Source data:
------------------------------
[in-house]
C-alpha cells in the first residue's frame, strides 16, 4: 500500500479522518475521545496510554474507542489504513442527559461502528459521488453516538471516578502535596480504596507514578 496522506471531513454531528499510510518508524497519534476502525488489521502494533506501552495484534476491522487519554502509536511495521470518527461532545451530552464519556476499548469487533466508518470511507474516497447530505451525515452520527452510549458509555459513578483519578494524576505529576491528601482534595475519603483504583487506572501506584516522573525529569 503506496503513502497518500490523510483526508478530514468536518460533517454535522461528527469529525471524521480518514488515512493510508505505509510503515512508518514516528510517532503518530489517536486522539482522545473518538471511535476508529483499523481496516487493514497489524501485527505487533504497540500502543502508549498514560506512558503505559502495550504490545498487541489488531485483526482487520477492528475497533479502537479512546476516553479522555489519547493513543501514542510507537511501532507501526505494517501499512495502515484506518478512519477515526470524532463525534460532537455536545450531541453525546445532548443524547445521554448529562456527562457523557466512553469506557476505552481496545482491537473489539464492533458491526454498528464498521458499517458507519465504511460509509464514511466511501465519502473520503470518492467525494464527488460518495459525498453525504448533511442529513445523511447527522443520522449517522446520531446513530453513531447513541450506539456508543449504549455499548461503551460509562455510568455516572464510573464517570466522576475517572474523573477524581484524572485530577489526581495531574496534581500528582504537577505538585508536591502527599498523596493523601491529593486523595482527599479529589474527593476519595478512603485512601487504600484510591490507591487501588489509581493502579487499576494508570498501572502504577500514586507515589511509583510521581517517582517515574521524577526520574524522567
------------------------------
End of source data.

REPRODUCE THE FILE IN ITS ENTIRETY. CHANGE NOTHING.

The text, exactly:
[in-house]
C-alpha cells in the first residue's frame, strides 16, 4: 500500500479522518475521545496510554474507542489504513442527559461502528459521488453516538471516578502535596480504596507514578 496522506471531513454531528499510510518508524497519534476502525488489521502494533506501552495484534476491522487519554502509536511495521470518527461532545451530552464519556476499548469487533466508518470511507474516497447530505451525515452520527452510549458509555459513578483519578494524576505529576491528601482534595475519603483504583487506572501506584516522573525529569 503506496503513502497518500490523510483526508478530514468536518460533517454535522461528527469529525471524521480518514488515512493510508505505509510503515512508518514516528510517532503518530489517536486522539482522545473518538471511535476508529483499523481496516487493514497489524501485527505487533504497540500502543502508549498514560506512558503505559502495550504490545498487541489488531485483526482487520477492528475497533479502537479512546476516553479522555489519547493513543501514542510507537511501532507501526505494517501499512495502515484506518478512519477515526470524532463525534460532537455536545450531541453525546445532548443524547445521554448529562456527562457523557466512553469506557476505552481496545482491537473489539464492533458491526454498528464498521458499517458507519465504511460509509464514511466511501465519502473520503470518492467525494464527488460518495459525498453525504448533511442529513445523511447527522443520522449517522446520531446513530453513531447513541450506539456508543449504549455499548461503551460509562455510568455516572464510573464517570466522576475517572474523573477524581484524572485530577489526581495531574496534581500528582504537577505538585508536591502527599498523596493523601491529593486523595482527599479529589474527593476519595478512603485512601487504600484510591490507591487501588489509581493502579487499576494508570498501572502504577500514586507515589511509583510521581517517582517515574521524577526520574524522567